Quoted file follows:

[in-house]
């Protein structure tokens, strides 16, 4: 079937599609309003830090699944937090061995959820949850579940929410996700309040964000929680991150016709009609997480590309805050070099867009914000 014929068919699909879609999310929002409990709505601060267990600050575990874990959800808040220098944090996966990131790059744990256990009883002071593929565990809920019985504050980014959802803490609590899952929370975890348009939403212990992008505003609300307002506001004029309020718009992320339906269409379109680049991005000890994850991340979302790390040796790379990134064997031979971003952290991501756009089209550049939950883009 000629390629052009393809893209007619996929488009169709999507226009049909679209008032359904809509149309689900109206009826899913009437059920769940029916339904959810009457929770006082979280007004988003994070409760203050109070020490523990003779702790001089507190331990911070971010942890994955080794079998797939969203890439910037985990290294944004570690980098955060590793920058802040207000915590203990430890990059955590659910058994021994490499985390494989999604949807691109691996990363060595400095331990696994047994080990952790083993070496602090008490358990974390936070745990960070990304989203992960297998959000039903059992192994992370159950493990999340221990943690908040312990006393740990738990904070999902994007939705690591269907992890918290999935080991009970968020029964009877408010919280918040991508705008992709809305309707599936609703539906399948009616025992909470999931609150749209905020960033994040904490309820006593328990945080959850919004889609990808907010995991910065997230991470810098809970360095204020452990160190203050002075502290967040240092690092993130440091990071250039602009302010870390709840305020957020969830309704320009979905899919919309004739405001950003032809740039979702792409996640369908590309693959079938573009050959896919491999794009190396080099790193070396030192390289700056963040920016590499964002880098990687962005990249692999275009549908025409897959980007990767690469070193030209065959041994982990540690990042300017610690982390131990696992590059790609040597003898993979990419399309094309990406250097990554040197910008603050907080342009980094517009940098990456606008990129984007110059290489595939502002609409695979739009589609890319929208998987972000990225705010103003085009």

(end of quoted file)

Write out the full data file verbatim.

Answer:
[in-house]
């Protein structure tokens, strides 16, 4: 079937599609309003830090699944937090061995959820949850579940929410996700309040964000929680991150016709009609997480590309805050070099867009914000 014929068919699909879609999310929002409990709505601060267990600050575990874990959800808040220098944090996966990131790059744990256990009883002071593929565990809920019985504050980014959802803490609590899952929370975890348009939403212990992008505003609300307002506001004029309020718009992320339906269409379109680049991005000890994850991340979302790390040796790379990134064997031979971003952290991501756009089209550049939950883009 000629390629052009393809893209007619996929488009169709999507226009049909679209008032359904809509149309689900109206009826899913009437059920769940029916339904959810009457929770006082979280007004988003994070409760203050109070020490523990003779702790001089507190331990911070971010942890994955080794079998797939969203890439910037985990290294944004570690980098955060590793920058802040207000915590203990430890990059955590659910058994021994490499985390494989999604949807691109691996990363060595400095331990696994047994080990952790083993070496602090008490358990974390936070745990960070990304989203992960297998959000039903059992192994992370159950493990999340221990943690908040312990006393740990738990904070999902994007939705690591269907992890918290999935080991009970968020029964009877408010919280918040991508705008992709809305309707599936609703539906399948009616025992909470999931609150749209905020960033994040904490309820006593328990945080959850919004889609990808907010995991910065997230991470810098809970360095204020452990160190203050002075502290967040240092690092993130440091990071250039602009302010870390709840305020957020969830309704320009979905899919919309004739405001950003032809740039979702792409996640369908590309693959079938573009050959896919491999794009190396080099790193070396030192390289700056963040920016590499964002880098990687962005990249692999275009549908025409897959980007990767690469070193030209065959041994982990540690990042300017610690982390131990696992590059790609040597003898993979990419399309094309990406250097990554040197910008603050907080342009980094517009940098990456606008990129984007110059290489595939502002609409695979739009589609890319929208998987972000990225705010103003085009």